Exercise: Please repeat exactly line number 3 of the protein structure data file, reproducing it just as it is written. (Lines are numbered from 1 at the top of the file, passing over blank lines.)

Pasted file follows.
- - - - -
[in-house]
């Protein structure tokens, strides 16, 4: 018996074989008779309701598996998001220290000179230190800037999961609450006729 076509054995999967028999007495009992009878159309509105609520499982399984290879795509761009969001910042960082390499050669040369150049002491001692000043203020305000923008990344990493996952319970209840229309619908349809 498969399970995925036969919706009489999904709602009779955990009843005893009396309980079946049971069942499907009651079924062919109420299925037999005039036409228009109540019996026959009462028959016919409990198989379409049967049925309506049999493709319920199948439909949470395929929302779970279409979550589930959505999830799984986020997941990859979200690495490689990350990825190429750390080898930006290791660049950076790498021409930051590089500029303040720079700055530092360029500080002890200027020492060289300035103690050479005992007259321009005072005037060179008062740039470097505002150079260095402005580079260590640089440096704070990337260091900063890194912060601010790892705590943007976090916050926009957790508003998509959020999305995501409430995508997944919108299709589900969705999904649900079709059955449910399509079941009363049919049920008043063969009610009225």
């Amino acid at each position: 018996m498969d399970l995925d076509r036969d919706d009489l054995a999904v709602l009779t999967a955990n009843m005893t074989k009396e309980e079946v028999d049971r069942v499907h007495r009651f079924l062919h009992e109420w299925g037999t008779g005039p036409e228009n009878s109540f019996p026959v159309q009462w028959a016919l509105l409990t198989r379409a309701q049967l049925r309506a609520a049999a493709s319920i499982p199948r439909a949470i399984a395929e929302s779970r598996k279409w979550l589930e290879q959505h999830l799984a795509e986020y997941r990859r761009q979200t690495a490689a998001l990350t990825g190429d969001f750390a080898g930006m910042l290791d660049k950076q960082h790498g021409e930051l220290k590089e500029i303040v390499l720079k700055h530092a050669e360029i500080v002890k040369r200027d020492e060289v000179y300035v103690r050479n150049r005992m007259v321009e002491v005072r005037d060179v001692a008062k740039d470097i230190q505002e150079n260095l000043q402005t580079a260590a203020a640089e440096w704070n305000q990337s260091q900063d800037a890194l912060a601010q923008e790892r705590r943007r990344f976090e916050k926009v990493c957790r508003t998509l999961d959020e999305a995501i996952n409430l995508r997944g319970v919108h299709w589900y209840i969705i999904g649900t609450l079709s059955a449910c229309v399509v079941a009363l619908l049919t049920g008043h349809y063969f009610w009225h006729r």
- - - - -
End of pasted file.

């Amino acid at each position: 018996m498969d399970l995925d076509r036969d919706d009489l054995a999904v709602l009779t999967a955990n009843m005893t074989k009396e309980e079946v028999d049971r069942v499907h007495r009651f079924l062919h009992e109420w299925g037999t008779g005039p036409e228009n009878s109540f019996p026959v159309q009462w028959a016919l509105l409990t198989r379409a309701q049967l049925r309506a609520a049999a493709s319920i499982p199948r439909a949470i399984a395929e929302s779970r598996k279409w979550l589930e290879q959505h999830l799984a795509e986020y997941r990859r761009q979200t690495a490689a998001l990350t990825g190429d969001f750390a080898g930006m910042l290791d660049k950076q960082h790498g021409e930051l220290k590089e500029i303040v390499l720079k700055h530092a050669e360029i500080v002890k040369r200027d020492e060289v000179y300035v103690r050479n150049r005992m007259v321009e002491v005072r005037d060179v001692a008062k740039d470097i230190q505002e150079n260095l000043q402005t580079a260590a203020a640089e440096w704070n305000q990337s260091q900063d800037a890194l912060a601010q923008e790892r705590r943007r990344f976090e916050k926009v990493c957790r508003t998509l999961d959020e999305a995501i996952n409430l995508r997944g319970v919108h299709w589900y209840i969705i999904g649900t609450l079709s059955a449910c229309v399509v079941a009363l619908l049919t049920g008043h349809y063969f009610w009225h006729r």